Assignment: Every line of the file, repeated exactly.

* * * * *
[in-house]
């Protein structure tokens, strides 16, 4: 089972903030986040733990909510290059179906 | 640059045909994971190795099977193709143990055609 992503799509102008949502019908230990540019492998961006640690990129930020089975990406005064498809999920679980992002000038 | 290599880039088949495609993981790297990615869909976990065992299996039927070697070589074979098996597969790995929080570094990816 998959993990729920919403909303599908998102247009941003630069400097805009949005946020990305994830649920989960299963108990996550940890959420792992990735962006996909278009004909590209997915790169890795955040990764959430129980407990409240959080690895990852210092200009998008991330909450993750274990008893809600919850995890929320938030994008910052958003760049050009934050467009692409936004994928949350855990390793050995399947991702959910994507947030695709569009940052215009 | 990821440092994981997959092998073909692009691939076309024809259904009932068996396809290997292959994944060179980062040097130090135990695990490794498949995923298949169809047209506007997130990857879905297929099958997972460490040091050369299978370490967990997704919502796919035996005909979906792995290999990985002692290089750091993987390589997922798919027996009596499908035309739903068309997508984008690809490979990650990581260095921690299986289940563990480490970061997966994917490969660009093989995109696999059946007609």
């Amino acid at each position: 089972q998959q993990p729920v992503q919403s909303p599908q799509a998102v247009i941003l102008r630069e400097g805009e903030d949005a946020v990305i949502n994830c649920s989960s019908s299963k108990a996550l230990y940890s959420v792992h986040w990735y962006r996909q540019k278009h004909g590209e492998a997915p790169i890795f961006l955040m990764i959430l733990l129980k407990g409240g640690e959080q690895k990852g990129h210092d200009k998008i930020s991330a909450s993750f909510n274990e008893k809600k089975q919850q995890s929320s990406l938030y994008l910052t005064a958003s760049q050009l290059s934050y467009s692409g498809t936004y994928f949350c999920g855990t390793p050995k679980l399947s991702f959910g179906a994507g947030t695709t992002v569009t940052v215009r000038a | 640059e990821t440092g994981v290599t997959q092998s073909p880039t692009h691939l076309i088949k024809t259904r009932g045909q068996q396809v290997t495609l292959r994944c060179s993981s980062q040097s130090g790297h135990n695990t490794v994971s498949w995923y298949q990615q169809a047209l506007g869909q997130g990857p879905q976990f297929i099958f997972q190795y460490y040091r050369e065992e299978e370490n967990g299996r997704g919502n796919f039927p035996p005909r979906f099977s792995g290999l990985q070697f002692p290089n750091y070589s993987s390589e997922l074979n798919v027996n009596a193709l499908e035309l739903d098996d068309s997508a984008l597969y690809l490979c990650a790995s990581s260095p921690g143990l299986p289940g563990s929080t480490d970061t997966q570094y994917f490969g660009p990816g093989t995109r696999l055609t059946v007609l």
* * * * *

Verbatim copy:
[in-house]
């Protein structure tokens, strides 16, 4: 089972903030986040733990909510290059179906 | 640059045909994971190795099977193709143990055609 992503799509102008949502019908230990540019492998961006640690990129930020089975990406005064498809999920679980992002000038 | 290599880039088949495609993981790297990615869909976990065992299996039927070697070589074979098996597969790995929080570094990816 998959993990729920919403909303599908998102247009941003630069400097805009949005946020990305994830649920989960299963108990996550940890959420792992990735962006996909278009004909590209997915790169890795955040990764959430129980407990409240959080690895990852210092200009998008991330909450993750274990008893809600919850995890929320938030994008910052958003760049050009934050467009692409936004994928949350855990390793050995399947991702959910994507947030695709569009940052215009 | 990821440092994981997959092998073909692009691939076309024809259904009932068996396809290997292959994944060179980062040097130090135990695990490794498949995923298949169809047209506007997130990857879905297929099958997972460490040091050369299978370490967990997704919502796919035996005909979906792995290999990985002692290089750091993987390589997922798919027996009596499908035309739903068309997508984008690809490979990650990581260095921690299986289940563990480490970061997966994917490969660009093989995109696999059946007609």
């Amino acid at each position: 089972q998959q993990p729920v992503q919403s909303p599908q799509a998102v247009i941003l102008r630069e400097g805009e903030d949005a946020v990305i949502n994830c649920s989960s019908s299963k108990a996550l230990y940890s959420v792992h986040w990735y962006r996909q540019k278009h004909g590209e492998a997915p790169i890795f961006l955040m990764i959430l733990l129980k407990g409240g640690e959080q690895k990852g990129h210092d200009k998008i930020s991330a909450s993750f909510n274990e008893k809600k089975q919850q995890s929320s990406l938030y994008l910052t005064a958003s760049q050009l290059s934050y467009s692409g498809t936004y994928f949350c999920g855990t390793p050995k679980l399947s991702f959910g179906a994507g947030t695709t992002v569009t940052v215009r000038a | 640059e990821t440092g994981v290599t997959q092998s073909p880039t692009h691939l076309i088949k024809t259904r009932g045909q068996q396809v290997t495609l292959r994944c060179s993981s980062q040097s130090g790297h135990n695990t490794v994971s498949w995923y298949q990615q169809a047209l506007g869909q997130g990857p879905q976990f297929i099958f997972q190795y460490y040091r050369e065992e299978e370490n967990g299996r997704g919502n796919f039927p035996p005909r979906f099977s792995g290999l990985q070697f002692p290089n750091y070589s993987s390589e997922l074979n798919v027996n009596a193709l499908e035309l739903d098996d068309s997508a984008l597969y690809l490979c990650a790995s990581s260095p921690g143990l299986p289940g563990s929080t480490d970061t997966q570094y994917f490969g660009p990816g093989t995109r696999l055609t059946v007609l």